How can processes for whistleblowing be improved within healthcare? Here we hear from a confidential whistleblowing hotline provider on steps that can be taken.
We’ve heard a lot about the Lucy Letby trial – now to be followed by an inquiry – which suggested there are some serious problems with how the NHS handles whistleblowing.
It’s clear we need to make some changes to build a culture of transparency, accountability and trust.
Whistleblowers within the NHS have often felt scared to speak up, fearing backlash and unfair treatment. But things are changing, and more employees are coming forward – over 25,000 of them last year. The most common reports were of inappropriate behaviours and attitudes (30%), followed by worker safety and wellbeing (27%) and bullying and harassment (22%).
These people deserve our support, and it highlights the need to review and revamp the whistleblowing process.
Reports tell us that many NHS employees lack confidence in the current speak-up system. They’re afraid of being labelled troublemakers when they raise concerns. This not only discourages speaking up but also makes it harder for the NHS to address issues, potentially putting patients and staff at risk, not to mention harming the NHS’s reputation.
For a whistleblowing system to work, employees need to know their concerns will be taken seriously and handled properly.
Unfortunately, the recent Lucy Letby case is the most extreme example of that not happening, with Dr Stephen Brearey stating that if hospital executives had acted on concerns about nurse Lucy Letby earlier, lives may have been saved.
What can we do about it? Well, we’ve got to rebuild trust, root out wrongdoing, and protect those who report concerns. Here are some key steps:
- Review and improve: We need to take a close look at the NHS’s whistleblowing policies, processes, and operations to find out where trust is breaking down. Those responsible for retaliating against whistleblowers must be held accountable.
- Training is key: Education is power. By providing both employees and managers with whistleblowing training, we can demystify the process. When employees know how to raise concerns and understand their legal protections under the Public Interest Disclosure Act (PIDA), they’re more likely to speak up without fear.
- Alternative reporting: While the Freedom to Speak Up (FTSU) Guardian scheme is a step in the right direction, some remain sceptical about internal reporting systems. To build trust, the NHS can consider offering an alternative means of disclosure, such as a dedicated, outsourced whistleblowing hotline provider, ensuring true anonymity and independence in the reporting process. Employees are much more confident speaking to, and reporting through, a third party.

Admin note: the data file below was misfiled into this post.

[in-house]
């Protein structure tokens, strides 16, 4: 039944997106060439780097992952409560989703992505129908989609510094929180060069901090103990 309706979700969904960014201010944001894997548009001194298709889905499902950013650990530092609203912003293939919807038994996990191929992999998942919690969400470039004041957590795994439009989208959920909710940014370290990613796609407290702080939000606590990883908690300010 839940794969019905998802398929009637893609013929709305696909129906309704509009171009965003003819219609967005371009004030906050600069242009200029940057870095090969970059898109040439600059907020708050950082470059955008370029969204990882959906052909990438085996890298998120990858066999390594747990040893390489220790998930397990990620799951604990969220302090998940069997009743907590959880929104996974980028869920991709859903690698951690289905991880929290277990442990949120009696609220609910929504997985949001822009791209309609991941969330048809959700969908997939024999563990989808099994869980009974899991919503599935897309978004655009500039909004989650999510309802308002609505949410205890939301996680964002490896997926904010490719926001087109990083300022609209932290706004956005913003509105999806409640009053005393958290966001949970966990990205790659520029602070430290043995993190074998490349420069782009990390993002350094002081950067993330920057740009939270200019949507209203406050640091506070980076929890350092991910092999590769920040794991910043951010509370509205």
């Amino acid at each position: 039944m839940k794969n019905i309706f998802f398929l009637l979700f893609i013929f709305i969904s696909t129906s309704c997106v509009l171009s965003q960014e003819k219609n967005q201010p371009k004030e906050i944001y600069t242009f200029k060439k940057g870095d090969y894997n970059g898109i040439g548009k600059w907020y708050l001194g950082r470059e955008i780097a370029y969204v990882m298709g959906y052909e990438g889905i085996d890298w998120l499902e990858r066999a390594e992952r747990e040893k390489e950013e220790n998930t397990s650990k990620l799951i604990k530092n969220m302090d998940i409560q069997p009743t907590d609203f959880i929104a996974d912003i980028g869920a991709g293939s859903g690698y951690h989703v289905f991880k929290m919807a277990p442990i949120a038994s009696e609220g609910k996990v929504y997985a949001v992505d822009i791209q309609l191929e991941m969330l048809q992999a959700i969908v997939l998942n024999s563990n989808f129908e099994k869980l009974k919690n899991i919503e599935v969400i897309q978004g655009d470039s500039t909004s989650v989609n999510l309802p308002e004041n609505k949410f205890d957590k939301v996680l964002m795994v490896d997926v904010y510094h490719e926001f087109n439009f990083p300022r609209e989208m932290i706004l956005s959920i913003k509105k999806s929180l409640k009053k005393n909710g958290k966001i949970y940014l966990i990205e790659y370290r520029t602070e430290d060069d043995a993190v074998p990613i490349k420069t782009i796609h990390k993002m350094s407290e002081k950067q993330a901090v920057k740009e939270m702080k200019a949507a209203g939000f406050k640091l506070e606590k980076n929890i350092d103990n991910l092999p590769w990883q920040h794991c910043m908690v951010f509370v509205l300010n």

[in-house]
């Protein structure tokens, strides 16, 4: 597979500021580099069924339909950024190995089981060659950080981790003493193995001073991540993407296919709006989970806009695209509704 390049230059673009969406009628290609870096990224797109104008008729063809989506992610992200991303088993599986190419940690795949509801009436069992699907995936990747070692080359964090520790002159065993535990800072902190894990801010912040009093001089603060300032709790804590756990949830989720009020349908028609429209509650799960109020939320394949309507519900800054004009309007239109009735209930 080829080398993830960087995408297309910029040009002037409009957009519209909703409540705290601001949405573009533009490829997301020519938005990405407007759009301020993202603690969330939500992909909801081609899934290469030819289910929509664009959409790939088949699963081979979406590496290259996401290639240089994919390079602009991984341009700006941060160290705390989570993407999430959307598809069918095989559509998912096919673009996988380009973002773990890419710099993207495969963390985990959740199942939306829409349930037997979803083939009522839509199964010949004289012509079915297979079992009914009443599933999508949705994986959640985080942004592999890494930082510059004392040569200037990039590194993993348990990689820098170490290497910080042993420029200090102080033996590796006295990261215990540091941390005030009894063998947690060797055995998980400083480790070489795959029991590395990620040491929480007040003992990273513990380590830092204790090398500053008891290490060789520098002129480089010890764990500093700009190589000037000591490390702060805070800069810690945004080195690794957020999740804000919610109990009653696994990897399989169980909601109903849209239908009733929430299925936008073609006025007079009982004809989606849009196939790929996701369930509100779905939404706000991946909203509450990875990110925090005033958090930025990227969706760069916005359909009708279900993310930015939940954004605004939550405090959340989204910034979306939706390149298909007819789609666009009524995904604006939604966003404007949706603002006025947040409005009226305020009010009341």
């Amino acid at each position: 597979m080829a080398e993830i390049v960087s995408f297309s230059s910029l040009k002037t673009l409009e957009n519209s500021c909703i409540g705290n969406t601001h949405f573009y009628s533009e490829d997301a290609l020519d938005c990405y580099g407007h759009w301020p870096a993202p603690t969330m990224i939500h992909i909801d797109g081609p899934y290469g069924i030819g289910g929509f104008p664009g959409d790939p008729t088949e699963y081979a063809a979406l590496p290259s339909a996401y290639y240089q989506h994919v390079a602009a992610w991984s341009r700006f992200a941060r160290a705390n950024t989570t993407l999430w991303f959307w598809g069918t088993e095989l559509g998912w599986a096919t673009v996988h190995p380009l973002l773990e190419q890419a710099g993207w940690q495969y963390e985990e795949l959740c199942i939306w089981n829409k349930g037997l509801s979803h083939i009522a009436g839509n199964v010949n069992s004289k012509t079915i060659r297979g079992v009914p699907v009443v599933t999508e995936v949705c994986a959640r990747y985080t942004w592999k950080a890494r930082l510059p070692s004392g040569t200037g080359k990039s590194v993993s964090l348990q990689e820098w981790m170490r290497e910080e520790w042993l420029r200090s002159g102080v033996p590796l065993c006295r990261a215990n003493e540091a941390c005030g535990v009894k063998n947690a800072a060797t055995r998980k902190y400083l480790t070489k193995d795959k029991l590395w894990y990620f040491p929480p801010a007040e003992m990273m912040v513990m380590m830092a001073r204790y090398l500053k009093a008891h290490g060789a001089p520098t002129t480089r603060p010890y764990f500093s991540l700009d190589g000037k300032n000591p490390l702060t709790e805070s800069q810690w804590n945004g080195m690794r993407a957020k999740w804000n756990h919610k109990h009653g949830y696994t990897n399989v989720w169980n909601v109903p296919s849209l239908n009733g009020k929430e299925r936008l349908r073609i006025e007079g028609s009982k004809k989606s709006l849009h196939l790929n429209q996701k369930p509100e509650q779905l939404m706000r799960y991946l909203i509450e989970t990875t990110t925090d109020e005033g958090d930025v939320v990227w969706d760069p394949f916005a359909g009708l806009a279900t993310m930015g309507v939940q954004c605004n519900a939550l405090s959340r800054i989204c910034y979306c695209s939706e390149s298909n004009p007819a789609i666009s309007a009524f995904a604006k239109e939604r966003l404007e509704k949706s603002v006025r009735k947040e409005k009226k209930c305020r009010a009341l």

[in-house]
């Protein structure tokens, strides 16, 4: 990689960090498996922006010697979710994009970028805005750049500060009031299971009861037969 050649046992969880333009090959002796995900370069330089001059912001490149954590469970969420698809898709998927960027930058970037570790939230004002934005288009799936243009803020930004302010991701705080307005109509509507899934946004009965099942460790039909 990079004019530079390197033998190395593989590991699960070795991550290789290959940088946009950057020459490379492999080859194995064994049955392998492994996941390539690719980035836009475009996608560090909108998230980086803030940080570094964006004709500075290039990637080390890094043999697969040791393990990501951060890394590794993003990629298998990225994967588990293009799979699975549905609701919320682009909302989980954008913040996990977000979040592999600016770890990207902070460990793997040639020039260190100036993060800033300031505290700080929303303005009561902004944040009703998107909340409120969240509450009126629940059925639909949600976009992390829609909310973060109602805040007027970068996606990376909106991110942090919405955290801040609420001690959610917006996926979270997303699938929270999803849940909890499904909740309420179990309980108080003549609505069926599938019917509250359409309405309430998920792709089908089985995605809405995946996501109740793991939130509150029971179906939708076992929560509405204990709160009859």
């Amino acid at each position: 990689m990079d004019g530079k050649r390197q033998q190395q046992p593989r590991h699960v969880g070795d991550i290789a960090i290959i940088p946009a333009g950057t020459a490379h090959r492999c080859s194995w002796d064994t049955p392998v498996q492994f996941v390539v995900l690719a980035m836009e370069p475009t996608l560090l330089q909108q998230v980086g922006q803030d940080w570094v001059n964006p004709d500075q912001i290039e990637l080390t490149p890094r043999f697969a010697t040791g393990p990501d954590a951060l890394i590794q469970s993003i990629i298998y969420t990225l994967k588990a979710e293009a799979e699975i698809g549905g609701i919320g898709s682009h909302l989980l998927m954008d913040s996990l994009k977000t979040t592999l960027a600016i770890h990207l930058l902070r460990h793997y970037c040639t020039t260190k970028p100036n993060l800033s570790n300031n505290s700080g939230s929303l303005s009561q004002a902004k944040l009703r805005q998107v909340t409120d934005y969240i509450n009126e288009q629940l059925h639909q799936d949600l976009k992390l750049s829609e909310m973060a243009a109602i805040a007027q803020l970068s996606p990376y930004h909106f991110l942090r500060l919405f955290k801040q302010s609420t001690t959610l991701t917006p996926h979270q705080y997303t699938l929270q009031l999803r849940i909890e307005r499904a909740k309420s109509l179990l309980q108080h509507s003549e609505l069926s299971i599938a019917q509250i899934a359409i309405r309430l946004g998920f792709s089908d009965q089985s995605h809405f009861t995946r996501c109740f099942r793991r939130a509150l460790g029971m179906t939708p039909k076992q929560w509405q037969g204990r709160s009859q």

- Fair investigations: The investigation process should be fair and impartial, never undermining the concerns of whistleblowers. Outsourcing investigations or ensuring internal investigators receive proper training can protect employees and the NHS’s reputation.
It’s crucial for the NHS to stand up for whistleblowers and foster a culture of openness and accountability. No healthcare professional should face harm for speaking out about something that could affect patient safety. To achieve this, we need to review our systems, provide thorough training, and establish trustworthy reporting channels.
Confidentiality, impartiality, and independence must be our guiding principles when receiving and investigating concerns. These changes should be ongoing to create a lasting transformation within the NHS.
Addressing whistleblowing concerns in the NHS is vital to promote a culture of transparency and accountability. By taking proactive steps, such as policy reviews, training, and independent investigations, we can create an environment where employees feel safe and valued when reporting wrongdoing.
This not only strengthens the NHS from within but also underscores its commitment to patient care and bolsters its reputation as a healthcare provider we can all trust.
Chancelle Blakey is business development manager at Safecall, an outsourced whistleblowing hotline provider supporting organisations to tackle whistleblowing issues including potential racism, sexism, fraud, discrimination, bribery, health and safety violations, modern slavery, bullying, and violence in the workplace.